"We deserve to have a significantly larger share of the market than we currently have," Hector Ruiz, chairman, president, and chief executive of AMD, said during a teleconference Tuesday. "By any measure we should be participating at a significantly higher number, and the only thing that is keeping us from achieving those numbers are the illegal, monopolistic practices of our competitor."
AMD has about 10% of the overall x86 microprocessor market revenue, the same share it has had for the past three years, Ruiz said. During that time, however, AMD led the way in introducing 64-bit capabilities and dual-core processors to the market, he said.
Nathan Brookwood, an analyst with Insight 64, says he understands AMD's disappointment. But he notes that historically, having the best technology hasn't always ensured a company's success.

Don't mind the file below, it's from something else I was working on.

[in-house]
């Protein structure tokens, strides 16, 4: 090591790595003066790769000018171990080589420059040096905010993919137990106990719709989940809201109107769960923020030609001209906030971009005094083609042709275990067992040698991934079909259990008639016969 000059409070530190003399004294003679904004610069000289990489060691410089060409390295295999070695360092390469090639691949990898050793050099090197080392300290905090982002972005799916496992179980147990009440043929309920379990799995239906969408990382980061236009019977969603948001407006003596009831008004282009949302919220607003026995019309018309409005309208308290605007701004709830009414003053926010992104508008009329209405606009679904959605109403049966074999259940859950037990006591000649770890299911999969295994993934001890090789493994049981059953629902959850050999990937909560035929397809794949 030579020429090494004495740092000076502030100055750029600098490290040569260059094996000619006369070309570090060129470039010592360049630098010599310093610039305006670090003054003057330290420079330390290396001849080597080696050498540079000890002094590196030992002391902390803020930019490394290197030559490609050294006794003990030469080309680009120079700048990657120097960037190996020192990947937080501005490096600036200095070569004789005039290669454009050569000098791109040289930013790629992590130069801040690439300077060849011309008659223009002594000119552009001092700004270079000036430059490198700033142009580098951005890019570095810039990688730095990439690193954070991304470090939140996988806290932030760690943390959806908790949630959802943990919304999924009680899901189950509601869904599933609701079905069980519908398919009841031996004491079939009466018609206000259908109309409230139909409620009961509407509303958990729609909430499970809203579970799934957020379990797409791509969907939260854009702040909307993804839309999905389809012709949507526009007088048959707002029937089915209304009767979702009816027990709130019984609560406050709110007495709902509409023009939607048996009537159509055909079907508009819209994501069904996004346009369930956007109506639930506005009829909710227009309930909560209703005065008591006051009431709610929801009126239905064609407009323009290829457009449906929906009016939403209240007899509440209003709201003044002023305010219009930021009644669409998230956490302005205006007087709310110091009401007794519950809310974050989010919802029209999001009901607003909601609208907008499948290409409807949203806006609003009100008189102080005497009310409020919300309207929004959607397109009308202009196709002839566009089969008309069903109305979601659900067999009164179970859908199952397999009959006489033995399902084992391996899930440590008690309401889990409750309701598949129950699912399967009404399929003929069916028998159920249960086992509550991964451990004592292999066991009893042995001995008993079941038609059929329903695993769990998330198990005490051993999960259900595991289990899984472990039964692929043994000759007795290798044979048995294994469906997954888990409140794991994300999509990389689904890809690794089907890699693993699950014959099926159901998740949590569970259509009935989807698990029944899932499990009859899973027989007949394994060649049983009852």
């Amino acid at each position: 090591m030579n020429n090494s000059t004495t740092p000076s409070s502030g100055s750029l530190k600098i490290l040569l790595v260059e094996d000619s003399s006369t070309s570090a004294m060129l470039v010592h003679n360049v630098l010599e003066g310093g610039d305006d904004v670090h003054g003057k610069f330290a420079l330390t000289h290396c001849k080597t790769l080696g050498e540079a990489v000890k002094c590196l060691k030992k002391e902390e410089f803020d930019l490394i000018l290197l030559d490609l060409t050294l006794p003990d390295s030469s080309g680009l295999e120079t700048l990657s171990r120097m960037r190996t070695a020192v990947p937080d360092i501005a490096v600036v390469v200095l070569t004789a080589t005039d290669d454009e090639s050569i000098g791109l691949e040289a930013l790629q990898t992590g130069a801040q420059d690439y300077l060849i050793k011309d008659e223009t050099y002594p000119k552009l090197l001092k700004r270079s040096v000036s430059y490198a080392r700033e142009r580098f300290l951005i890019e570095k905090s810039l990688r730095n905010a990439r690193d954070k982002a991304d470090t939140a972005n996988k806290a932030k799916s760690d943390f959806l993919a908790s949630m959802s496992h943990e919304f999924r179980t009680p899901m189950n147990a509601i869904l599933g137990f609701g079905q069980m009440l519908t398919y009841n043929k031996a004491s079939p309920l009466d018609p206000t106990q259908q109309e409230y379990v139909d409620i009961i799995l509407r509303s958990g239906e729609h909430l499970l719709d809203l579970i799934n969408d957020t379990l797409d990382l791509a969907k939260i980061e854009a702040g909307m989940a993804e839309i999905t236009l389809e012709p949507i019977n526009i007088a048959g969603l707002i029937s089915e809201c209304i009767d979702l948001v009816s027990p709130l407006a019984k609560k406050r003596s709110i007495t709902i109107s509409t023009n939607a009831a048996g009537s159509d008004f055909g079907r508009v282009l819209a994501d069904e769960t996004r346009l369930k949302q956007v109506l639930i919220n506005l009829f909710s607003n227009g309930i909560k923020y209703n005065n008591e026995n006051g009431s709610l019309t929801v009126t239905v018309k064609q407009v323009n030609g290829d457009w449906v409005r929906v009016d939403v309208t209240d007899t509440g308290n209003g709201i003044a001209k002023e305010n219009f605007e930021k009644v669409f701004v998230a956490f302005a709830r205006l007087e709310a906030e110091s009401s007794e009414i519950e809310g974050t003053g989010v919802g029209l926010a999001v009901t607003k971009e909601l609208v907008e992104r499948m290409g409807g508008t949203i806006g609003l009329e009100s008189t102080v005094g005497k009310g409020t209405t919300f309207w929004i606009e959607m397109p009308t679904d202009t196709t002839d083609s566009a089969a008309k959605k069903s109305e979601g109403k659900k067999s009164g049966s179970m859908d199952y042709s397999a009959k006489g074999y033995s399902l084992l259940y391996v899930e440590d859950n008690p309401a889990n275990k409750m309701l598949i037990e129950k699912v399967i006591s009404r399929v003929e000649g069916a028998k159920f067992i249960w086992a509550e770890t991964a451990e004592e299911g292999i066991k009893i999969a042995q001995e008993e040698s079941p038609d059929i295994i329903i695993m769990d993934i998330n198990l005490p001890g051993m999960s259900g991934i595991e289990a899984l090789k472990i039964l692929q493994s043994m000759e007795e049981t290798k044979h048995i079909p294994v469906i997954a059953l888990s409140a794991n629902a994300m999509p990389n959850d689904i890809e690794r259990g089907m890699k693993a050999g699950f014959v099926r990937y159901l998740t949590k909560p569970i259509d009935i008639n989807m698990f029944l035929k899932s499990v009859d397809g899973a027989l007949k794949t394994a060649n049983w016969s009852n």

"Let's face it, in many segments right now AMD's products are winning most of the benchmarks and have many desirable characteristics," Brookwood says. "If you can't sell your product when you have the strongest ones in the market, then if you have responsible management, you've got to address the issues that are keeping you from succeeding."